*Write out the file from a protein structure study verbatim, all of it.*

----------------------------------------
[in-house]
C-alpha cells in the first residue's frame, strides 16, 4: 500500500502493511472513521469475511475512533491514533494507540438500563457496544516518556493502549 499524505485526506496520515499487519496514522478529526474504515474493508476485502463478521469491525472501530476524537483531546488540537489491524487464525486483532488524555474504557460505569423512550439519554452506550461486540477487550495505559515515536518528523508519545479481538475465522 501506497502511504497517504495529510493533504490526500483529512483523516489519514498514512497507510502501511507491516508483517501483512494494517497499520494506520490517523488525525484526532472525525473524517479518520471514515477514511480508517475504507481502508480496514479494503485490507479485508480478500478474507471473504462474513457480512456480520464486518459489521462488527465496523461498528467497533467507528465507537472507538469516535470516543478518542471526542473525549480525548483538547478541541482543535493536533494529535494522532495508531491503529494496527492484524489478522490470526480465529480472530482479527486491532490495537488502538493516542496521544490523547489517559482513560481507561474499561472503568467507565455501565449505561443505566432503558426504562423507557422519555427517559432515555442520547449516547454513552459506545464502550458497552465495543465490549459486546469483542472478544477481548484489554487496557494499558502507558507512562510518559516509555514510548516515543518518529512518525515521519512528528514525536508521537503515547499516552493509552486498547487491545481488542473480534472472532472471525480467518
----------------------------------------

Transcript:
[in-house]
C-alpha cells in the first residue's frame, strides 16, 4: 500500500502493511472513521469475511475512533491514533494507540438500563457496544516518556493502549 499524505485526506496520515499487519496514522478529526474504515474493508476485502463478521469491525472501530476524537483531546488540537489491524487464525486483532488524555474504557460505569423512550439519554452506550461486540477487550495505559515515536518528523508519545479481538475465522 501506497502511504497517504495529510493533504490526500483529512483523516489519514498514512497507510502501511507491516508483517501483512494494517497499520494506520490517523488525525484526532472525525473524517479518520471514515477514511480508517475504507481502508480496514479494503485490507479485508480478500478474507471473504462474513457480512456480520464486518459489521462488527465496523461498528467497533467507528465507537472507538469516535470516543478518542471526542473525549480525548483538547478541541482543535493536533494529535494522532495508531491503529494496527492484524489478522490470526480465529480472530482479527486491532490495537488502538493516542496521544490523547489517559482513560481507561474499561472503568467507565455501565449505561443505566432503558426504562423507557422519555427517559432515555442520547449516547454513552459506545464502550458497552465495543465490549459486546469483542472478544477481548484489554487496557494499558502507558507512562510518559516509555514510548516515543518518529512518525515521519512528528514525536508521537503515547499516552493509552486498547487491545481488542473480534472472532472471525480467518